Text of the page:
Tuesday, September 15, 2009

The Federal Reserve‘s Discount Rate

The discount rate is the interest rate charged by the Fed on loans of reserve secured by U.S. government securities or other acceptable collateral. In reality, there are four different discount rates. The cheapest rate applies to loans (advances) for short-term liquidity adjustment or seasonal needs secured by U.S. government securities or high-grade commercial ("eligible") paper. In the summer of 1981 this rate was 14 percent. A slightly higher interest rate is levied against discount window loans secured by collateral of lesser quality. In times of national emergency, the Fed may also extent credit to individuals, partnerships, and even nonfinancial corporations, but the interest rate is much higher on such loan.
An interesting development occurred in 1981 when the Fed imposed a penalty rate on borrowing by the nation‘s largest depository institutions. Effective May5,1981, a 4 percent surcharge was applied to short-term borrowings by financial institutions holding total deposits of 500$ million or more when these institutions attempted to borrow in successive weeks or in more than four weeks in a calendar quarter. Because the discount rate was we below interest rates on federal funds, CDs, and other popular sources of reserves, many large banks were using the window to support their lending operations, contributing (in the Federal Reserve‘s opinion) to inflationary pressures. The 4 percent surcharge brought the cost of Fed loans closer to open-market rates and encouraged larger banks to look elsewhere for funds.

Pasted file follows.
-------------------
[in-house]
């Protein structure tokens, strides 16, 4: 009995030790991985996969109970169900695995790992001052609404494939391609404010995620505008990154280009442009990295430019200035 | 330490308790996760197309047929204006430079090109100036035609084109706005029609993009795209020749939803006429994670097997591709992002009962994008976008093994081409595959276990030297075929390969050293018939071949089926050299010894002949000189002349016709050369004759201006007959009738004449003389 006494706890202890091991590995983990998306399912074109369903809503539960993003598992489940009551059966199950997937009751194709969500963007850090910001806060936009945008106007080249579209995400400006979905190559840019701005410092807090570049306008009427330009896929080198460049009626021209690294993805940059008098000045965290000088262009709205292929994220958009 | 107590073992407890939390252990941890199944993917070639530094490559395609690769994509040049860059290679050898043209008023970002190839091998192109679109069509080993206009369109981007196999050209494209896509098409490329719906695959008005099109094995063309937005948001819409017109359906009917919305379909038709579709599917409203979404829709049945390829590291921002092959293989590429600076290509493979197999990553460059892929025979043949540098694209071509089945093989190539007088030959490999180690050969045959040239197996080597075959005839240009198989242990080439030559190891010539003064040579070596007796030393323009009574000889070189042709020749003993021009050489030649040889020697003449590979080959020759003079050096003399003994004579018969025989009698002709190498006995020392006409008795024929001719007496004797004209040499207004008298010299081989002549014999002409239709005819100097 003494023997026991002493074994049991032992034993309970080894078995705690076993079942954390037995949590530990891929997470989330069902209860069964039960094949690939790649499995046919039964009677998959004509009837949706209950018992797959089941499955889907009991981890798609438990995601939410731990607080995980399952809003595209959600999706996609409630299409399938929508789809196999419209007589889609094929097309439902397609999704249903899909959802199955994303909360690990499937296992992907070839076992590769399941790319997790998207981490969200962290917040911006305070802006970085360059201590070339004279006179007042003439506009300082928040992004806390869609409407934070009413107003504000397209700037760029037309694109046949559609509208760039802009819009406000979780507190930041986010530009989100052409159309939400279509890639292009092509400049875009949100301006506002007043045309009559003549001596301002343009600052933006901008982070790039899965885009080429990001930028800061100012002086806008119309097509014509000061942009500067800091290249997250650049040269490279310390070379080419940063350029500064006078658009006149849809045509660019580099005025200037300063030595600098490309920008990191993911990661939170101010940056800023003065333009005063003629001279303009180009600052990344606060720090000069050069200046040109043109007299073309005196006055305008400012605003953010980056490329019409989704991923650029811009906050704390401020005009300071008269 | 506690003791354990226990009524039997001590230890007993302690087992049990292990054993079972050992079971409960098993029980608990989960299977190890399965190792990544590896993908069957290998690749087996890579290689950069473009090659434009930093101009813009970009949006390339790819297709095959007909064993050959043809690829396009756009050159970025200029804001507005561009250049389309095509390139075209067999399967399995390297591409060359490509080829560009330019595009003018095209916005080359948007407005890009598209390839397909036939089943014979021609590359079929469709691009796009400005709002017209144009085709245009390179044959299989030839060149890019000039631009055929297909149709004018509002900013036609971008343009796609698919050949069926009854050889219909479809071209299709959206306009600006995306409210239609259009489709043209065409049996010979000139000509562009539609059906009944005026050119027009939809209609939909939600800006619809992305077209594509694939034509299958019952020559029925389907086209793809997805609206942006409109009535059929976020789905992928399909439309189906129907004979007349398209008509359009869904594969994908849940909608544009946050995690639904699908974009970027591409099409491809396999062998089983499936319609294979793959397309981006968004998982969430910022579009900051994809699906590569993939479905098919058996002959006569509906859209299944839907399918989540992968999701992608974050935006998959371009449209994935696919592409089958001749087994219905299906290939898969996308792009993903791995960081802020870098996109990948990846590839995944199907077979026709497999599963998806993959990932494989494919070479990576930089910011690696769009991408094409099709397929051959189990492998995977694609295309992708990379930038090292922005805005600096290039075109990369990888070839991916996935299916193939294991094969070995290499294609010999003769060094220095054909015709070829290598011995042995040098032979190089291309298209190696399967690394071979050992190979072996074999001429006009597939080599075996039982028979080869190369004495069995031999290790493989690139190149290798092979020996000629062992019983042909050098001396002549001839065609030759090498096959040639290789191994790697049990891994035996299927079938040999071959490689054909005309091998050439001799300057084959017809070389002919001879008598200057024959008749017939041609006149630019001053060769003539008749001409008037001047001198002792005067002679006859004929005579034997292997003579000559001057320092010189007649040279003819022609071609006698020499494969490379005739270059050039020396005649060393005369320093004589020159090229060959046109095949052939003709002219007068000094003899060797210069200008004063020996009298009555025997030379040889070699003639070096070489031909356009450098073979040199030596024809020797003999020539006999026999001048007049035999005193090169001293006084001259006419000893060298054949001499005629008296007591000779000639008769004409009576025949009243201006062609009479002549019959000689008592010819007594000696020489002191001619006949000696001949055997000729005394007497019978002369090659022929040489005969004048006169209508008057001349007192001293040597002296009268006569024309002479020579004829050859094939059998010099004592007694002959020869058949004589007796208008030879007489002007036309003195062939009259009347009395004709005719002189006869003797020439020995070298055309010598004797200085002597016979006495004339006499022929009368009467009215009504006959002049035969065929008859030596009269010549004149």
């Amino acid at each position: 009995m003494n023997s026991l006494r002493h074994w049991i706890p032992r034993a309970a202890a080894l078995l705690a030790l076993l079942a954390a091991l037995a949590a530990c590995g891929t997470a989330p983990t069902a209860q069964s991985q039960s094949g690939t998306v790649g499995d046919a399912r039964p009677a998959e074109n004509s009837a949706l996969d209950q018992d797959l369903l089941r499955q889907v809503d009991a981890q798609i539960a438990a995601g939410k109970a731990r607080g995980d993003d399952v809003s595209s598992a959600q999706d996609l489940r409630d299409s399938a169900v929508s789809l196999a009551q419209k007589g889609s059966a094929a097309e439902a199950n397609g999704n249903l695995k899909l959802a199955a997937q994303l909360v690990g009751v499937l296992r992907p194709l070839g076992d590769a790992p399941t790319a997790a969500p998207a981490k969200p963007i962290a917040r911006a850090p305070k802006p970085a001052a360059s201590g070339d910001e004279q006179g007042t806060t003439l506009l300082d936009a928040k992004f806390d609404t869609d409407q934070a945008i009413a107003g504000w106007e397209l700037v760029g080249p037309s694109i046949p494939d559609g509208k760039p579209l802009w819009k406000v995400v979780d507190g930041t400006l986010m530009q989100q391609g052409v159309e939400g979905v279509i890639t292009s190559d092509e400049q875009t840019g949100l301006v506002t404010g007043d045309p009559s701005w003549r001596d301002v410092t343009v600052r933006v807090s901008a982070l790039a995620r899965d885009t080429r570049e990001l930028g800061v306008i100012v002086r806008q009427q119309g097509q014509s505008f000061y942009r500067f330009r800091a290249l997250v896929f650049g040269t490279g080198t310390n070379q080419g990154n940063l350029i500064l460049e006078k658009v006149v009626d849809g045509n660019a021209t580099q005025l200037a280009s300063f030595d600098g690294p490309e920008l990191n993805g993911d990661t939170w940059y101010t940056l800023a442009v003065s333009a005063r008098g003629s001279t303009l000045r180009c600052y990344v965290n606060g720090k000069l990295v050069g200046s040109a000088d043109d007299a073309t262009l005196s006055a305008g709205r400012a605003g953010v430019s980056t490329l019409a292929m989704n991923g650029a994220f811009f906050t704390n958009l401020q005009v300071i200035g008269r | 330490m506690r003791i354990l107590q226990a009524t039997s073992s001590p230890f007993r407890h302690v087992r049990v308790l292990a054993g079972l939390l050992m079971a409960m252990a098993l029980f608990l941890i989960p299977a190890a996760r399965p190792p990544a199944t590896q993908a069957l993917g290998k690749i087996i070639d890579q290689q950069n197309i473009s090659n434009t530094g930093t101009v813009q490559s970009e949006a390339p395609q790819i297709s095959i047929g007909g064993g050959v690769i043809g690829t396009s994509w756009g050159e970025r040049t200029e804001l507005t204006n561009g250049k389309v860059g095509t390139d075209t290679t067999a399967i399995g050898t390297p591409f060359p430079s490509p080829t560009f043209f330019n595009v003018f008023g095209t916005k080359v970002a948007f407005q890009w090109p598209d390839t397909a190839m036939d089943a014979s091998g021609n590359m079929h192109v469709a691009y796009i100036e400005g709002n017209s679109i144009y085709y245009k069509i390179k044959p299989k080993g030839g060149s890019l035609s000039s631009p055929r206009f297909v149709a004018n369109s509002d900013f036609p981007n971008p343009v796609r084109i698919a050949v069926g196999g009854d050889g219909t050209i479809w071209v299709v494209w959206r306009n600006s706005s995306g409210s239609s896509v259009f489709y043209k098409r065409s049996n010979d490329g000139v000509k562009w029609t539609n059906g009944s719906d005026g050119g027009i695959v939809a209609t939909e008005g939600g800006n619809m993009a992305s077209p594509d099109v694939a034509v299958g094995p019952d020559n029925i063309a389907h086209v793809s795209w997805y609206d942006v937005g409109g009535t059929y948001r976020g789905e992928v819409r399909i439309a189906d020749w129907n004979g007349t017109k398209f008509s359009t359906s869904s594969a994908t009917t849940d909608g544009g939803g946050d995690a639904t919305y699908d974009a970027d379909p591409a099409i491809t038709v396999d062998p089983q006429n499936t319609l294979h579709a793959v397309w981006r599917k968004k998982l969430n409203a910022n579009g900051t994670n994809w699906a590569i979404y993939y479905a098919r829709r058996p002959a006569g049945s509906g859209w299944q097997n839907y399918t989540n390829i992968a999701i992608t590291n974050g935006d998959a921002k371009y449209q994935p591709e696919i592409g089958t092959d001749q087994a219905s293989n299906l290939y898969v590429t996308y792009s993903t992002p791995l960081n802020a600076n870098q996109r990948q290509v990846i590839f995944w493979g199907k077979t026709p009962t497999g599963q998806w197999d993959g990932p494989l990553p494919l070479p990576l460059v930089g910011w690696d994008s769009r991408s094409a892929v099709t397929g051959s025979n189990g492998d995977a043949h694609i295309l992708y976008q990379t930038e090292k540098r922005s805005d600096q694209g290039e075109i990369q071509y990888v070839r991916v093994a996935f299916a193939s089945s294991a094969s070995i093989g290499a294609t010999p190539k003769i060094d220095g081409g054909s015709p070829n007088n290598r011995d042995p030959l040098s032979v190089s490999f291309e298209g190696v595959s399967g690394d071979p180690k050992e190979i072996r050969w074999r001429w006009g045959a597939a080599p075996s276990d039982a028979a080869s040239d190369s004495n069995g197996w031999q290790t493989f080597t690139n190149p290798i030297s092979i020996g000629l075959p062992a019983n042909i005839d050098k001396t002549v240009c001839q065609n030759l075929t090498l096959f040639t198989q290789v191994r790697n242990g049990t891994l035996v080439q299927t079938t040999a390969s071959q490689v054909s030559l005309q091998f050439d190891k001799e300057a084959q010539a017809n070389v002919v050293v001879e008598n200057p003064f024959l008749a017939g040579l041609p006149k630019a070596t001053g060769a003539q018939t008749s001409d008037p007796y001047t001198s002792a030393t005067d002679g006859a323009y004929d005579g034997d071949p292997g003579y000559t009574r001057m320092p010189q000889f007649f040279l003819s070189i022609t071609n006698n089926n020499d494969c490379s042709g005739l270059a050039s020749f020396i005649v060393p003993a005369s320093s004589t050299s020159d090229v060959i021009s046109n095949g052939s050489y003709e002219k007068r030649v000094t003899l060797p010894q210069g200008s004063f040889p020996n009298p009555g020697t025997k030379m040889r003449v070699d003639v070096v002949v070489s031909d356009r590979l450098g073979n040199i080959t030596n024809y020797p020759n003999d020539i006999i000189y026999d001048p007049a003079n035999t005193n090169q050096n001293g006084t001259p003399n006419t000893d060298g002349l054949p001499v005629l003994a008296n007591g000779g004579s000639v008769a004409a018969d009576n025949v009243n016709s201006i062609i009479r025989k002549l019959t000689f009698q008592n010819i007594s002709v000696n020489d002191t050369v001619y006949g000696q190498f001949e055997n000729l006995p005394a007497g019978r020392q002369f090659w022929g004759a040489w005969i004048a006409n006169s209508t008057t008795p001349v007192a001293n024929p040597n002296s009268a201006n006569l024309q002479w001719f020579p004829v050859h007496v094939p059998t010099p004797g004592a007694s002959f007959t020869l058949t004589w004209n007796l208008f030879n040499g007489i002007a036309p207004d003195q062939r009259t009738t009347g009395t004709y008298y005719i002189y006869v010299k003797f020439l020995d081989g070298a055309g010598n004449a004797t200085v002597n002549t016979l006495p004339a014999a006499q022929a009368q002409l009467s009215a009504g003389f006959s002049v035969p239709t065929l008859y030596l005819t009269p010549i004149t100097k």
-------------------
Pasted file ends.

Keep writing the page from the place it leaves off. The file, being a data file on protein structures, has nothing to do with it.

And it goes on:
The individual Federal Reserve banks often recommend that the discount rate be changed; however, a change in that rate must be approved by the Federal Reserve Board in Washington, D.C. In recent years the Fed has lived a higher interest rate for emergency borrowings when a bank is in serious financial trouble. Large, continuous borrowings over a prolonged period of time may be approved at a rate of 1 to 2 percent above the regular Federal Reserve discount rate.

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